KIOSK 1 - An exhibition by Jeni Snell
10am - 5:30pm
Sula Art Gallery, Guernsey, Channel Islands.
'KIOSK 1' by Jeni Snell - new digital painting and sculpture. Throughout August 2023.
Ice-creams represent leisure and recreation. Most of us have memories of an excursion to the seaside or a city park on a hot and sunny day when we’ve enjoyed an ice-cream to mark the occasion as well as try to keep cool. My ‘brutalist ice-creams’ evolved during the Covid 19 lockdown as I contemplated my relationship with leisure time and the new restrictions to our freedom and liberty. During the WW11 German Occupation of the Channel Islands, our beaches were cordoned off and made out-of-bounds for recreation as military coastal defences were built and put into operation. Loss-of-freedom, isolation, and fear of an uncertain future, resurfaced as we navigated unsteadily through the Pandemic, and this time can be considered an occupation-of-sorts. My brutalist ice-creams are a celebration of reclaiming our beaches,coast and recreation & leisure pursuits whilst not forgetting our historic wartime past. Or in a wider context, that not everyone is as fortunate to have their freedom and liberty as we generally do.
As well as it being a visual signifier to Guernsey’s German Occupation heritage, I often work with cast-concrete methodology to create my sculptures to give them additional meaning. I also adopt the make-do-and-mend creative resourcefulness of Channel-Islanders under occupation by combining found discarded objects collected from my daily walks in the city (in London were I now live), with my made objects - also frequently fabricated using found objects such as food packaging and drinks containers as moulds. Re-purposing and re-cycling developed from my life-choices into my arts practice and is an ecological statement against human greed and our throw-away society.
My paintings and digital artworks* feature some significant bunkers from my childhood, and some of my favourite bunkers from further afield, amidst a ‘fantasy seaside-iconography of beach-stripes and ice-creams/ lollies which highlight their strategic placing along the coast but also ‘at the seaside’. These stripes shout beachwear & beach equipment and ice-cream Kiosk hoardings. I’m also playfully referencing my interest in WW11 camouflage; in particular it’s limitations, failure and even absurdity - such as gun-emplacements attempting to be houses. These unlikely pairings emphasise this failure whilst undermining the war machine, and metaphorically oppression and control mechanisms in general. Whilst researching the stripe I was delighted to learn more about its transgressive use on cloth and in clothing. The prison stripe seemed particularly relevant during the lockdown as well.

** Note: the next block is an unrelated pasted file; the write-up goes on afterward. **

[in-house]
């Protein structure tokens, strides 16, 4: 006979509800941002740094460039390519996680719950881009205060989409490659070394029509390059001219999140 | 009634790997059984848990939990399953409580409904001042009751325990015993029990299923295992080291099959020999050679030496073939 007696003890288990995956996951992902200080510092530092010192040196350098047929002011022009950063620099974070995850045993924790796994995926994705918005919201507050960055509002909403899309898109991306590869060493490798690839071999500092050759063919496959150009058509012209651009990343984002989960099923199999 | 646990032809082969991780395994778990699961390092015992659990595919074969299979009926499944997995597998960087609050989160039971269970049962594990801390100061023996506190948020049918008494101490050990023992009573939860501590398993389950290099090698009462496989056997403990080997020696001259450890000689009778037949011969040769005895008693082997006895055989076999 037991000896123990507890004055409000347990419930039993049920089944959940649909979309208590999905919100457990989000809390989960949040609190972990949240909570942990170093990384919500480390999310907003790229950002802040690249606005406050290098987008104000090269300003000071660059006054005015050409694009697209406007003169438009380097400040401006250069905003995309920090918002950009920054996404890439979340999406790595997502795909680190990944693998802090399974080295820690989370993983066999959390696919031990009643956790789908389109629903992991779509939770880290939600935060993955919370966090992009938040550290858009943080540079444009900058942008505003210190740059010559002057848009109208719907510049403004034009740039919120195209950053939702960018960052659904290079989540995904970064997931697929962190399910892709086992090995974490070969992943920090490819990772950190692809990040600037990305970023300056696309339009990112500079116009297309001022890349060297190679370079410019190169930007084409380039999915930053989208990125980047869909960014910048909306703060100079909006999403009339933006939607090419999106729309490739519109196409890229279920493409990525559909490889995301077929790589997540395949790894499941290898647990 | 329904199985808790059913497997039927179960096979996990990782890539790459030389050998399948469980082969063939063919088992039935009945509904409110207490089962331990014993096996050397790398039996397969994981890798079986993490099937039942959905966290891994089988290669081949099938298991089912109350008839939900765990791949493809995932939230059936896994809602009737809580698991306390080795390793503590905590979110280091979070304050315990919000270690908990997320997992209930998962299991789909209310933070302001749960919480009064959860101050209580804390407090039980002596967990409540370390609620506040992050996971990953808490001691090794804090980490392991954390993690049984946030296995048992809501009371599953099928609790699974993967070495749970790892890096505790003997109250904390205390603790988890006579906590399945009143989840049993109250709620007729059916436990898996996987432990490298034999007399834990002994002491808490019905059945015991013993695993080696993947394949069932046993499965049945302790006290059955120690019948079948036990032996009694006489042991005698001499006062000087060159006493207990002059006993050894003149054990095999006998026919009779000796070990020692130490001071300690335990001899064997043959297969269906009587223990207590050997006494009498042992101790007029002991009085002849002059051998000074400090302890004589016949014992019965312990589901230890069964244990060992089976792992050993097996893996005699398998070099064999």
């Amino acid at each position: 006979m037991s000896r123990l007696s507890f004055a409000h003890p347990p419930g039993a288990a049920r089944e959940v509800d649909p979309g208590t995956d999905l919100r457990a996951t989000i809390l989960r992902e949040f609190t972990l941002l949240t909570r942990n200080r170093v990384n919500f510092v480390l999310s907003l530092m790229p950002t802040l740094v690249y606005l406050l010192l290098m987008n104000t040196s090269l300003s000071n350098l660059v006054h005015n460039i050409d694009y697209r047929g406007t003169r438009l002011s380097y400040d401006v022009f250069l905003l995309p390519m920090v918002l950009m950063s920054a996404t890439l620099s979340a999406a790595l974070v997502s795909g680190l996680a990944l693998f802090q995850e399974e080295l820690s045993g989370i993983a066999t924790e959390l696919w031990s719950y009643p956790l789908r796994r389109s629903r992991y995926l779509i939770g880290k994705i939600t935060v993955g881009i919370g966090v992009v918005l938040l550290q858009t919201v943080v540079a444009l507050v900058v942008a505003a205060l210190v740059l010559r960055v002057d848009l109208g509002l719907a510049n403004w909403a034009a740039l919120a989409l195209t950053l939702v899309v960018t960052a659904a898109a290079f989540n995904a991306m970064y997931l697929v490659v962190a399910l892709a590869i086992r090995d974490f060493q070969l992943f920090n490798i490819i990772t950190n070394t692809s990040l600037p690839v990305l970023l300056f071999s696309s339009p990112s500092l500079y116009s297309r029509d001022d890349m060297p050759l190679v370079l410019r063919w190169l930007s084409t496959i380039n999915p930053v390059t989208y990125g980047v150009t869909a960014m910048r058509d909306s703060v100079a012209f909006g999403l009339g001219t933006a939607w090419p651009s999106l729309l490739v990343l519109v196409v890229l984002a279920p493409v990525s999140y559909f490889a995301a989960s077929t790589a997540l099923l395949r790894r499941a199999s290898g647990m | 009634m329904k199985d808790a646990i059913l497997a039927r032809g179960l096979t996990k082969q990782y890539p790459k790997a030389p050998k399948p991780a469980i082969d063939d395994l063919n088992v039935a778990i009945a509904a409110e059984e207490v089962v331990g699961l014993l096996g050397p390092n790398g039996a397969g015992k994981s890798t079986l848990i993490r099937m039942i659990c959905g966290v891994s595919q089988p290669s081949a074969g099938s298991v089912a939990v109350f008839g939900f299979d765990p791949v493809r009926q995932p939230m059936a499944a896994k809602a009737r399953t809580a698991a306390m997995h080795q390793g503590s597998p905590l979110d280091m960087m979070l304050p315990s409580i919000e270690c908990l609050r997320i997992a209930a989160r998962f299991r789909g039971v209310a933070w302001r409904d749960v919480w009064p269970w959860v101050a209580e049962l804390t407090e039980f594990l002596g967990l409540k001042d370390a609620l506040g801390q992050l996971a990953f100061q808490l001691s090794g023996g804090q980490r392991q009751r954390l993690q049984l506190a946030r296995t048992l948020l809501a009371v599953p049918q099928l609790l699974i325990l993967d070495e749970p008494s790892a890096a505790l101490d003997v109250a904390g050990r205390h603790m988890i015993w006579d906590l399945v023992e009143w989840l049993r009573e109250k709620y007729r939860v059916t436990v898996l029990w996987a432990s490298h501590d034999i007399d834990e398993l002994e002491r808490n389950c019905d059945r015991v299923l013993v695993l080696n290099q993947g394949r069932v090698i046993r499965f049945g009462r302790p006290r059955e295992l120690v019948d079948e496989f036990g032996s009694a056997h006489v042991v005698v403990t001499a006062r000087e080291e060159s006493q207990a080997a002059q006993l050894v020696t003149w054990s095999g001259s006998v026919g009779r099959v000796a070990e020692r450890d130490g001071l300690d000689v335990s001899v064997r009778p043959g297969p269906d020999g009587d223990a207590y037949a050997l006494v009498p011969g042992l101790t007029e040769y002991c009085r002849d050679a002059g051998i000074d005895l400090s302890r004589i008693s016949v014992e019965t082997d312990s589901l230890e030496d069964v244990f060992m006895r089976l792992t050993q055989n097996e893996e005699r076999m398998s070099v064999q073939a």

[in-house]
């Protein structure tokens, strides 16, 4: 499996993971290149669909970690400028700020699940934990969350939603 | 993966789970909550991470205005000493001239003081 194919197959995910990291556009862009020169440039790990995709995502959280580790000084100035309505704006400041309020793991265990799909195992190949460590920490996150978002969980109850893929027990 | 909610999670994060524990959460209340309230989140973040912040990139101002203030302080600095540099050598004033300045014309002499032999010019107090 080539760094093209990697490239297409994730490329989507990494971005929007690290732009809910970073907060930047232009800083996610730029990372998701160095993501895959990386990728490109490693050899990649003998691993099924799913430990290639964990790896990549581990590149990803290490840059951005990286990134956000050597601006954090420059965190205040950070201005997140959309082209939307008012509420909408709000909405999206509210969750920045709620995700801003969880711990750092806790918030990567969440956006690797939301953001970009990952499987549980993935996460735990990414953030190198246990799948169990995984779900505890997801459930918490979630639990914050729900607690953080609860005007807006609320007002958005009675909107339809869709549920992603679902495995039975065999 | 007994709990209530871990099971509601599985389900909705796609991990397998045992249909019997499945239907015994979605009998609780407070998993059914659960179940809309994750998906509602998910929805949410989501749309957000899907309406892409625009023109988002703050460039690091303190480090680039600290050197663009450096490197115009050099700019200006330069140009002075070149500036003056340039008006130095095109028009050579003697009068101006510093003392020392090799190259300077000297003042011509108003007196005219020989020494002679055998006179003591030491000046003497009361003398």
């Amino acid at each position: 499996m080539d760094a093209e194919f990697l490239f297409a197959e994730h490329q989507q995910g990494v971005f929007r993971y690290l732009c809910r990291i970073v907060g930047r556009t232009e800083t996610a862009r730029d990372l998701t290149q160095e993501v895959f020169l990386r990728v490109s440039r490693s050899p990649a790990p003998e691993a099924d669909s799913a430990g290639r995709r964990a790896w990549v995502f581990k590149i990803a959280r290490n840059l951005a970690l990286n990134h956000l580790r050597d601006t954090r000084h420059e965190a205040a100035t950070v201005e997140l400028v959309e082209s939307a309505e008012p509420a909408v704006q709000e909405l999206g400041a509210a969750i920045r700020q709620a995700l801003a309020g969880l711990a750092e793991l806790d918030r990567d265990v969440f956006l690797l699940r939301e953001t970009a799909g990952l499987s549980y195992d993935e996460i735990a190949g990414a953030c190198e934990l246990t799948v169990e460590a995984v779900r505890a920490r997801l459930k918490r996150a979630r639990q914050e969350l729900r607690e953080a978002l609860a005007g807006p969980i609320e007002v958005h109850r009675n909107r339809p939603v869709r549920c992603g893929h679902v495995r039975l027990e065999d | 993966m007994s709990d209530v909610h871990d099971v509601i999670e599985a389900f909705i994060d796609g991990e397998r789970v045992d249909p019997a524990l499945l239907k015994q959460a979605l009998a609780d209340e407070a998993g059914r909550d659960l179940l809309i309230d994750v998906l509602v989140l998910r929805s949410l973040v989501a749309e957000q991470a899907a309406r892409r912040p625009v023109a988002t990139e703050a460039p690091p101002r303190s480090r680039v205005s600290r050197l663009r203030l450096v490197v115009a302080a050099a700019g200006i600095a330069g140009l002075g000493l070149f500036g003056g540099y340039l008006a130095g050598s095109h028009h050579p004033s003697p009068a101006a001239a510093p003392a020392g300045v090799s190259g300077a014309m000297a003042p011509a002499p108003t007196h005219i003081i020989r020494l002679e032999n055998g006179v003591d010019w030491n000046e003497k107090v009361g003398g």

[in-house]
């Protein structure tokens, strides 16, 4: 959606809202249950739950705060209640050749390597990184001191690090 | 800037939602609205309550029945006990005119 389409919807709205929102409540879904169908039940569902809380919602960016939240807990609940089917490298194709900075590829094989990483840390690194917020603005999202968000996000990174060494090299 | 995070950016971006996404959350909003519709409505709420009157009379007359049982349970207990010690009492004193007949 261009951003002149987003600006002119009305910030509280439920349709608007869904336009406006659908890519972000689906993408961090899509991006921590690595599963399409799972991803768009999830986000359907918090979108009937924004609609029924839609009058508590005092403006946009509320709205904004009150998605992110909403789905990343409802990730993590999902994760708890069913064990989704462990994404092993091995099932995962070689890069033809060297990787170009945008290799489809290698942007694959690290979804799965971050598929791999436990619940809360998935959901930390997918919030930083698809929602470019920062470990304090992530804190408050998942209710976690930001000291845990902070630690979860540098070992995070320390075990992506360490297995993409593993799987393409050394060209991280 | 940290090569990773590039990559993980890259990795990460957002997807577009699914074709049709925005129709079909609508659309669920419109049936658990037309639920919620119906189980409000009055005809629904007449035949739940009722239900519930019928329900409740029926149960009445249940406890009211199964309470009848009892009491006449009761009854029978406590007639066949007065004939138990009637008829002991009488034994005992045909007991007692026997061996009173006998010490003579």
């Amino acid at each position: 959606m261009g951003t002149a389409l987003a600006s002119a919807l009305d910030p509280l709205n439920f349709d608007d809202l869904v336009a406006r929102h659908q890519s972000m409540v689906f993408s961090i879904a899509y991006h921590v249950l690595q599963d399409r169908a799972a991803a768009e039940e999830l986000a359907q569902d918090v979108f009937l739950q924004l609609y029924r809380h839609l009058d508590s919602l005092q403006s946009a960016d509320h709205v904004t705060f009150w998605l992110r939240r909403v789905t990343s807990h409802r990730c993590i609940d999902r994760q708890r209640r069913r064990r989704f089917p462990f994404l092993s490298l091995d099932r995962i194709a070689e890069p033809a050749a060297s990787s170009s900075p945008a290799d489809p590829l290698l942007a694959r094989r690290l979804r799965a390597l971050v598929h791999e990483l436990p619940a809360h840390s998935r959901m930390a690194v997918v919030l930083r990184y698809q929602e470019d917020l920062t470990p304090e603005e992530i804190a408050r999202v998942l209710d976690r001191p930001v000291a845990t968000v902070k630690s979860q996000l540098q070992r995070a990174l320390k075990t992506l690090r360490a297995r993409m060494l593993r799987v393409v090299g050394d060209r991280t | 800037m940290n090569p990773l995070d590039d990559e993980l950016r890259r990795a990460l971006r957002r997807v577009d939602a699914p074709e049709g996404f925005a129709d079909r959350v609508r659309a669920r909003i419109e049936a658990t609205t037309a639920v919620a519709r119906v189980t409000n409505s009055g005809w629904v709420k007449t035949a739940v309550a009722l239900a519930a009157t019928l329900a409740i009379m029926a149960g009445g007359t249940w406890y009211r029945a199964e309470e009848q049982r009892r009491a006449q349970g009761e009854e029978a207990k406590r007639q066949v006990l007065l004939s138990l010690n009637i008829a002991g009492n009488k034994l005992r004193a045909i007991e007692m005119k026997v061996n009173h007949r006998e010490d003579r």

I love graffiti; it is creative, political and subversive. It is generally executed upon walls of derelict or dull urban spaces as bold colours boasting ‘tags’, activist slogans, or incredible artworks - which I think can enhance a rundown environment. This tends not to happen in Guernsey, but along the Atlantic Wall, bunkers are a magnet for the graffiti artist who use concrete as their canvas and beach as their gallery. There is a poetic irony that young people are expressing themselves freely by ‘defacing architecture of war’ when we consider the strict control over art and culture that Nazi fascism enforced.
*By digital art I mean paintings and drawings made using pixels executed on a drawing-tablet with a drawing and painting tool. These digital works can be viewed on screens or printed. My images are printed on German Hahnemühle Fine Art archival printing paper in a signed-limited-edition.
Jeni Snell (she, her, they) is a Guernsey-born (British) Contemporary Artist making conceptually-based multi-disciplinary artworks, living in London, England, UK. Jeni identifies as Queer and is proudly part of the LGBTQ+ community, making artworks that celebrate diversity and equality by using allegory and symbolism to undermine oppression and social control-mechanisms.
At aged four, Jeni attended La Houguette Primary School which was built upon (one of the four sites of) redundant gun battery Mirus (‘Mighty Mirus’ - the biggest gun battery built in the Channel Islands, and one of the biggest in Europe) which brought the opposing dynamics of ‘childhood innocence’ and ‘architecture of war’ together within the playground and his has been a consistently developed theme within her Arts Practice over the last twenty-five years. It is clear that the physical contact from playing in and amongst these bunkers instigated an emotional connection with them. This was both the catalyst for becoming an Artist, and the model for the coexistence of the formal and conceptual oppositions within her work.
Jeni has a First-class (Hons) Bachelor of Art Degree in Fine Art gained from The School of Art, Design, Media & Culture, University of Sunderland in 1999, and a Masters of Arts Degree in Fine Art with Art Theory from Central Saint Martins in 2007.
- T: 01481 245396
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- Sula Framing and Art Gallery Salem Chapel Route Carre L’Islet St Sampsons Guernsey GY2 4RJ